10 wealthy non-resident Irish citizens paid €200,000 domicile levy in 2011


A €200,000 levy aimed at wealthy Irish citizens who are domiciled here but declare themselves non-resident for tax purposes was paid by 10 people last year.

After two years in force, the domicile levy, introduced by former minister for finance Brian Lenihan as a way of ensuring all wealthy non-residents who pay little or no income tax make a contribution to the State, has raised some €3.3 million.

The €200,000 levy is payable by Irish-domiciled individuals whose Irish assets exceed €5 million, whose worldwide income exceeds €1 million and whose liability to Irish income tax for the relevant year is less than €200,000, regardless of citizenship.

Minister for Finance Michael Noonan, responding to a parliamentary question from Ged Nash (Labour), said the levy generated €1.645 million in the last tax year. The deadline for returns to Revenue expired last week and figures show the levy was paid by 10 people.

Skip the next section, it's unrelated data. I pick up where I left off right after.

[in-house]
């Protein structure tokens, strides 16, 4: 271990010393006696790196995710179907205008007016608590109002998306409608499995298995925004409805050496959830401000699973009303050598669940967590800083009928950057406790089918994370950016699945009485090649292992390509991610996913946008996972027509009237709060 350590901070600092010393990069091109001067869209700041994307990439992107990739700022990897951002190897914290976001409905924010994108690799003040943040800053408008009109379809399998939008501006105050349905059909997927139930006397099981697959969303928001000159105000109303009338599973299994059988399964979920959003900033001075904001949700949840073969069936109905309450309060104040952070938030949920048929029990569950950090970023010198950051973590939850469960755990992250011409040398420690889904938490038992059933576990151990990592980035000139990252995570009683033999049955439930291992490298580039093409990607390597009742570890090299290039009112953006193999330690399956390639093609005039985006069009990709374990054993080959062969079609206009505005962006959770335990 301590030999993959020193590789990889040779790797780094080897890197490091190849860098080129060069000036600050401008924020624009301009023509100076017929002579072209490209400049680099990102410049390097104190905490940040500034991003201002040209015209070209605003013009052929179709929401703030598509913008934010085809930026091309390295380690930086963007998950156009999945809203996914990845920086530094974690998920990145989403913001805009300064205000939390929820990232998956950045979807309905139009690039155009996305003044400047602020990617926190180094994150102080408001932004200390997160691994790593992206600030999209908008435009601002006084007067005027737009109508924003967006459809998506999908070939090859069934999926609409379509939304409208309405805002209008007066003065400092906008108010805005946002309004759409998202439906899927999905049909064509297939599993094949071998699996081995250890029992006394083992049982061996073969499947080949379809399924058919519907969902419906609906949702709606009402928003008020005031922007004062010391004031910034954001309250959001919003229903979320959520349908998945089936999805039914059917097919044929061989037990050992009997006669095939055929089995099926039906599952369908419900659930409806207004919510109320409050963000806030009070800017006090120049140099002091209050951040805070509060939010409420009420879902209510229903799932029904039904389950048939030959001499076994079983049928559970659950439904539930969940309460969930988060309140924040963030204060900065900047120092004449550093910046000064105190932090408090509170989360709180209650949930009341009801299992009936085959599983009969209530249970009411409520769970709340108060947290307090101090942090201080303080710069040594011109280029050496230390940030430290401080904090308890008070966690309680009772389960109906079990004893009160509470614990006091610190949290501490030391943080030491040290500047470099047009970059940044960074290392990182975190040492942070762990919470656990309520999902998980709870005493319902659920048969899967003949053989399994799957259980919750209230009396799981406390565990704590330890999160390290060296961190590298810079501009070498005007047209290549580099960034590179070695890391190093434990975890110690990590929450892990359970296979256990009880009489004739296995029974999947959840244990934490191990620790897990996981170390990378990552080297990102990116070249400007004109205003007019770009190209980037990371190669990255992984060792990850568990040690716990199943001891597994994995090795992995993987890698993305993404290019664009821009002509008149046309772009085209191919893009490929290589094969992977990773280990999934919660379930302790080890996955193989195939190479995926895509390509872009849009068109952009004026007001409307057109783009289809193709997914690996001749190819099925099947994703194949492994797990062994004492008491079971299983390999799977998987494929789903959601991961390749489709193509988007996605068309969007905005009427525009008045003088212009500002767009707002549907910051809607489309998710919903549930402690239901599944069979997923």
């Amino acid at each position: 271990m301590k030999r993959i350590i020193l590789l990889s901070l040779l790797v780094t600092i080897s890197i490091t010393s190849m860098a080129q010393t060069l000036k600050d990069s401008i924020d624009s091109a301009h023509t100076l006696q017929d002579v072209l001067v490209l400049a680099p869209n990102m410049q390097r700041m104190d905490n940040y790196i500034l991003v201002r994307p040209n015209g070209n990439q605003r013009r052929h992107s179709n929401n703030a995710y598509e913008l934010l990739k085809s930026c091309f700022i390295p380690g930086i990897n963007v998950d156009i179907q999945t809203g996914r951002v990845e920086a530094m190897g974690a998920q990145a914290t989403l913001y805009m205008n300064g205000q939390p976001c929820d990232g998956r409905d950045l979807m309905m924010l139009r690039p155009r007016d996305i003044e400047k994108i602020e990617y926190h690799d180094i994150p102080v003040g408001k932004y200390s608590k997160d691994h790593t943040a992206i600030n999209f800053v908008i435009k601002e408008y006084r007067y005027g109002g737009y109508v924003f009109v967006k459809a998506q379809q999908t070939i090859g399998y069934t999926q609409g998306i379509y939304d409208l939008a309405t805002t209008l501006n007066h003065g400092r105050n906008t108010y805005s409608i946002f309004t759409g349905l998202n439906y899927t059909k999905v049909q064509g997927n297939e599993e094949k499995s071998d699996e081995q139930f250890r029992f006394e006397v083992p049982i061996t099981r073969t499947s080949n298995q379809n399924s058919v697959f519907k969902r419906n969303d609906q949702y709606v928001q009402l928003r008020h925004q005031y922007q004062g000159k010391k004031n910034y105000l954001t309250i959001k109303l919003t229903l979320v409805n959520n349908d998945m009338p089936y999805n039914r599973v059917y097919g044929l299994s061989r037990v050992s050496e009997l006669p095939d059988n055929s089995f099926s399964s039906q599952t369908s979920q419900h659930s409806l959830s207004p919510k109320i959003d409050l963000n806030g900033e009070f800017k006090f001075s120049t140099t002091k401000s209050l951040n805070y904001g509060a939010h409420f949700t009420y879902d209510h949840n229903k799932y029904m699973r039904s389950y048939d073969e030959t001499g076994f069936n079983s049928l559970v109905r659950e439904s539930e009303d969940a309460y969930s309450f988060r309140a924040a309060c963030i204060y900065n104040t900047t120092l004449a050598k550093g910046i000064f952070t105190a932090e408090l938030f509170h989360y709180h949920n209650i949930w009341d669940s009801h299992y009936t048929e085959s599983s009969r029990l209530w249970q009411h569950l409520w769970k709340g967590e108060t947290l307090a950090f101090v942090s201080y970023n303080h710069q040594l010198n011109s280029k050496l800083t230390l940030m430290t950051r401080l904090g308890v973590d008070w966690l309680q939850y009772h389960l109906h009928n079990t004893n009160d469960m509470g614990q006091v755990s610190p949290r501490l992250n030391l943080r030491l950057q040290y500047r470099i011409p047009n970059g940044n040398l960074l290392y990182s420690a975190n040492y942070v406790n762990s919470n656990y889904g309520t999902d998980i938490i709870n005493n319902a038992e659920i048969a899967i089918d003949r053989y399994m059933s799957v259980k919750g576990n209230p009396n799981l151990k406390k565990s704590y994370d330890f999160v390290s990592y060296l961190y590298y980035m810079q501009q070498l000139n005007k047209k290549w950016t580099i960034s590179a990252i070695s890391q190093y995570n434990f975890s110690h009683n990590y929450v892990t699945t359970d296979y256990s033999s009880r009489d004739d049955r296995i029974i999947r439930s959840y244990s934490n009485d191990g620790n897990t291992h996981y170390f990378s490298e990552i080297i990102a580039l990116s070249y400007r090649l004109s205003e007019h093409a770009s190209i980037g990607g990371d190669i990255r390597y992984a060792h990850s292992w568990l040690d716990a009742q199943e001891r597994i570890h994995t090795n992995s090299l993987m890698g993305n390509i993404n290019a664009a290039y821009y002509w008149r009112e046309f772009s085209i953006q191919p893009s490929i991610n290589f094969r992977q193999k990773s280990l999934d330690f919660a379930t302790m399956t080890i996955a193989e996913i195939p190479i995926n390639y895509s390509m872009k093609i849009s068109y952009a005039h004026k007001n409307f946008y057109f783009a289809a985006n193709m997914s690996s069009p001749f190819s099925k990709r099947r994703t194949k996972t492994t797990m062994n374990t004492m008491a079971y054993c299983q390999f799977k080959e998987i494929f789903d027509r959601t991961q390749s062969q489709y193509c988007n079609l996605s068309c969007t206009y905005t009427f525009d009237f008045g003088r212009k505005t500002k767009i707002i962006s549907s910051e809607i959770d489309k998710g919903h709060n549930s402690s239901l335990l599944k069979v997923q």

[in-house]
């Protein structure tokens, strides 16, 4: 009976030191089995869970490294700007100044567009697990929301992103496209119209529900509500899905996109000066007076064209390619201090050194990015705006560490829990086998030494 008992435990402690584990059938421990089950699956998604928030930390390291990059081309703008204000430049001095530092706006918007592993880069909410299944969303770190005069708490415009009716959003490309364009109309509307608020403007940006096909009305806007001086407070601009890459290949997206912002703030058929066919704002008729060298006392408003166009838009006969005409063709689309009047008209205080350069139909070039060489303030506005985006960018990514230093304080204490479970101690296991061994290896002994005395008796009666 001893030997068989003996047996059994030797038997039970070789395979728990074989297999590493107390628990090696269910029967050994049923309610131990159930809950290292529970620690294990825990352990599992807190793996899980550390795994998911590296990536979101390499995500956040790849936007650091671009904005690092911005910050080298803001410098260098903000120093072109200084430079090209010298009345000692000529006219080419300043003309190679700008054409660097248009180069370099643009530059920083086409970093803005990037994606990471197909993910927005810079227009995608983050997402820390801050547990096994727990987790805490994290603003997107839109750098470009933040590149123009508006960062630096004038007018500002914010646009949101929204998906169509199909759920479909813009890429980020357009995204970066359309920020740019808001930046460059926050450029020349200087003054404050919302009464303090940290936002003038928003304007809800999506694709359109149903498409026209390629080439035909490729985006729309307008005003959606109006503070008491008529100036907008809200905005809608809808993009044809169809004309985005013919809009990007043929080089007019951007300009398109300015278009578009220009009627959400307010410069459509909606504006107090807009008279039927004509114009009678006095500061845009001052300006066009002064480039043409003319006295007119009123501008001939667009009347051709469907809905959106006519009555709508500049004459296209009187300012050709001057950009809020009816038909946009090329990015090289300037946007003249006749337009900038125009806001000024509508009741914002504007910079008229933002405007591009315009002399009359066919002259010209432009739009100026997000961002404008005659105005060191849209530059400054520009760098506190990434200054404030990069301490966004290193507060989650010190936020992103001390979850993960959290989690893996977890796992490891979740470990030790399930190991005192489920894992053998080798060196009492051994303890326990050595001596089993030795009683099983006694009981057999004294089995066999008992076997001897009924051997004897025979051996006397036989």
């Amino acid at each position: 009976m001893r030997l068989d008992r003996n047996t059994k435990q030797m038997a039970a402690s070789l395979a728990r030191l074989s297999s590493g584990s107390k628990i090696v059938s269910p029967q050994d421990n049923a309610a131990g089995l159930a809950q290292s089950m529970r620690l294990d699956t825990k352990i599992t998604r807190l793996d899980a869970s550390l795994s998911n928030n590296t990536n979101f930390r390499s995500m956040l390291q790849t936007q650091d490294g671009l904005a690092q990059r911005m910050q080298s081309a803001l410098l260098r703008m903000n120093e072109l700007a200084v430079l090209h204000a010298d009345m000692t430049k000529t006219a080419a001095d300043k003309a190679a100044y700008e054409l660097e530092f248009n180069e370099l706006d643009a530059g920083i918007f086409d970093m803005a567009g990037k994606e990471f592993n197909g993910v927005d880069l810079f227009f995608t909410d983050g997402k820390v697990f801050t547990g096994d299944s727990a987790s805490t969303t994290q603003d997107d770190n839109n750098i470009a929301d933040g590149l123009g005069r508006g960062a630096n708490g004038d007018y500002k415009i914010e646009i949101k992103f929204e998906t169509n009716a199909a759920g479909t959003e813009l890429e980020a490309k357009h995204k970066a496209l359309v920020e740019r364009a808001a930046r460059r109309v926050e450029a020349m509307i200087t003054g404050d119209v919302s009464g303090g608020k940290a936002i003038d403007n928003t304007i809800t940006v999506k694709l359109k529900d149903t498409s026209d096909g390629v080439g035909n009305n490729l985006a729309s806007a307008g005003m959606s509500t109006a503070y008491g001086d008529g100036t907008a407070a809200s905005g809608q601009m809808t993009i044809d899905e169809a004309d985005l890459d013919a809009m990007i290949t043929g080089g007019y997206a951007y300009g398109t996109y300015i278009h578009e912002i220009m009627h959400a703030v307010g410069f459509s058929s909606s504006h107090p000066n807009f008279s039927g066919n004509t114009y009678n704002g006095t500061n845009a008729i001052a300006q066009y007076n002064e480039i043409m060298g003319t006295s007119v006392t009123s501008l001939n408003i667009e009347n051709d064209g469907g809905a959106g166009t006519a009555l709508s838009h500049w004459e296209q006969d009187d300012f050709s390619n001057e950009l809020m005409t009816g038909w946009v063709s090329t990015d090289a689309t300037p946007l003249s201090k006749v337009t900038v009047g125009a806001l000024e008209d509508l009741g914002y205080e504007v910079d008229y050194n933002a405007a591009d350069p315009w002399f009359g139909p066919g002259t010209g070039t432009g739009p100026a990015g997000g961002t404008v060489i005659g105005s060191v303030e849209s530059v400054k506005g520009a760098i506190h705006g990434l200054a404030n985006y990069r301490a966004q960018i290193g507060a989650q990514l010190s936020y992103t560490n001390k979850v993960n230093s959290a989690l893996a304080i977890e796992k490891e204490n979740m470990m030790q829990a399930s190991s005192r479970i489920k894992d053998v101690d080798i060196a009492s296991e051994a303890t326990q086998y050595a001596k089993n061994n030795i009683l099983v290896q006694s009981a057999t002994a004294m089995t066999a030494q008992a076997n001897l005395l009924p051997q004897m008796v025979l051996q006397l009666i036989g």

The average levy payment was €164,500, indicating that it was possible to write off other income tax in Ireland against it.

In its first year, 11 individuals submitted returns declaring a liability in respect of the levy, generating some €1.667 million for the Exchequer.

A change aimed at ensuring people do not escape the levy by renouncing their Irish citizenship will be in place next year.

Some 10,871 Irish people declared themselves non-resident for tax purposes on their tax forms, latest figures show.

Revenue said 450 of that number were “high wealth” individuals, with net assets worth more than €50 million, and 54 were resident abroad for tax purposes.

Mr Nash said more should be demanded “of the very wealthiest in our society” at a time when the State was “battling to regain control of its economic affairs and low- and middle-income earners were struggling to make ends meet”.

“The derisory sum . . . emphasises the stark need for the levy system to be reviewed in the forthcoming budget,” he said.